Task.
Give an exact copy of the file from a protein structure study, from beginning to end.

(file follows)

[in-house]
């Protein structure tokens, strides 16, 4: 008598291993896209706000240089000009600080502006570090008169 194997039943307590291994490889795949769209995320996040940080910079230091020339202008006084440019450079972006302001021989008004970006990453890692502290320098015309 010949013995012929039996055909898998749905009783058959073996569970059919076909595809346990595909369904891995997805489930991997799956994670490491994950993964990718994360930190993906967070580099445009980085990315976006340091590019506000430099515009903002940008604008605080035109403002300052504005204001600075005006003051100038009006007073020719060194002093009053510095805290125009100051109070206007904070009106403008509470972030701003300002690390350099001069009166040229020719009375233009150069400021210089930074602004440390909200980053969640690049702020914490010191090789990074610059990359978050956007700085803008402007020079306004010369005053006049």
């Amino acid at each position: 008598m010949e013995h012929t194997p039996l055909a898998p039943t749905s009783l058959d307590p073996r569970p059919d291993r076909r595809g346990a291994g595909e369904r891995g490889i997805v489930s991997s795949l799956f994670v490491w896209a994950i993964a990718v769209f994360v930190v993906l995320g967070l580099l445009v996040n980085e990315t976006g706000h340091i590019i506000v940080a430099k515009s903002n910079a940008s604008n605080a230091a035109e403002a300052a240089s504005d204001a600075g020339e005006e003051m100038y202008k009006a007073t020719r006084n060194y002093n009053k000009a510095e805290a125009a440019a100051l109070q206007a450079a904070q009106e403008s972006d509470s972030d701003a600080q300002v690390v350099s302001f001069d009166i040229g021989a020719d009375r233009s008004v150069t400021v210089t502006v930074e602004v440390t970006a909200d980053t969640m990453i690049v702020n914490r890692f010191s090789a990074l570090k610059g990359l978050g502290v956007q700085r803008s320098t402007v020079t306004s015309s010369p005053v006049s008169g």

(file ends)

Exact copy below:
[in-house]
């Protein structure tokens, strides 16, 4: 008598291993896209706000240089000009600080502006570090008169 194997039943307590291994490889795949769209995320996040940080910079230091020339202008006084440019450079972006302001021989008004970006990453890692502290320098015309 010949013995012929039996055909898998749905009783058959073996569970059919076909595809346990595909369904891995997805489930991997799956994670490491994950993964990718994360930190993906967070580099445009980085990315976006340091590019506000430099515009903002940008604008605080035109403002300052504005204001600075005006003051100038009006007073020719060194002093009053510095805290125009100051109070206007904070009106403008509470972030701003300002690390350099001069009166040229020719009375233009150069400021210089930074602004440390909200980053969640690049702020914490010191090789990074610059990359978050956007700085803008402007020079306004010369005053006049």
């Amino acid at each position: 008598m010949e013995h012929t194997p039996l055909a898998p039943t749905s009783l058959d307590p073996r569970p059919d291993r076909r595809g346990a291994g595909e369904r891995g490889i997805v489930s991997s795949l799956f994670v490491w896209a994950i993964a990718v769209f994360v930190v993906l995320g967070l580099l445009v996040n980085e990315t976006g706000h340091i590019i506000v940080a430099k515009s903002n910079a940008s604008n605080a230091a035109e403002a300052a240089s504005d204001a600075g020339e005006e003051m100038y202008k009006a007073t020719r006084n060194y002093n009053k000009a510095e805290a125009a440019a100051l109070q206007a450079a904070q009106e403008s972006d509470s972030d701003a600080q300002v690390v350099s302001f001069d009166i040229g021989a020719d009375r233009s008004v150069t400021v210089t502006v930074e602004v440390t970006a909200d980053t969640m990453i690049v702020n914490r890692f010191s090789a990074l570090k610059g990359l978050g502290v956007q700085r803008s320098t402007v020079t306004s015309s010369p005053v006049s008169g």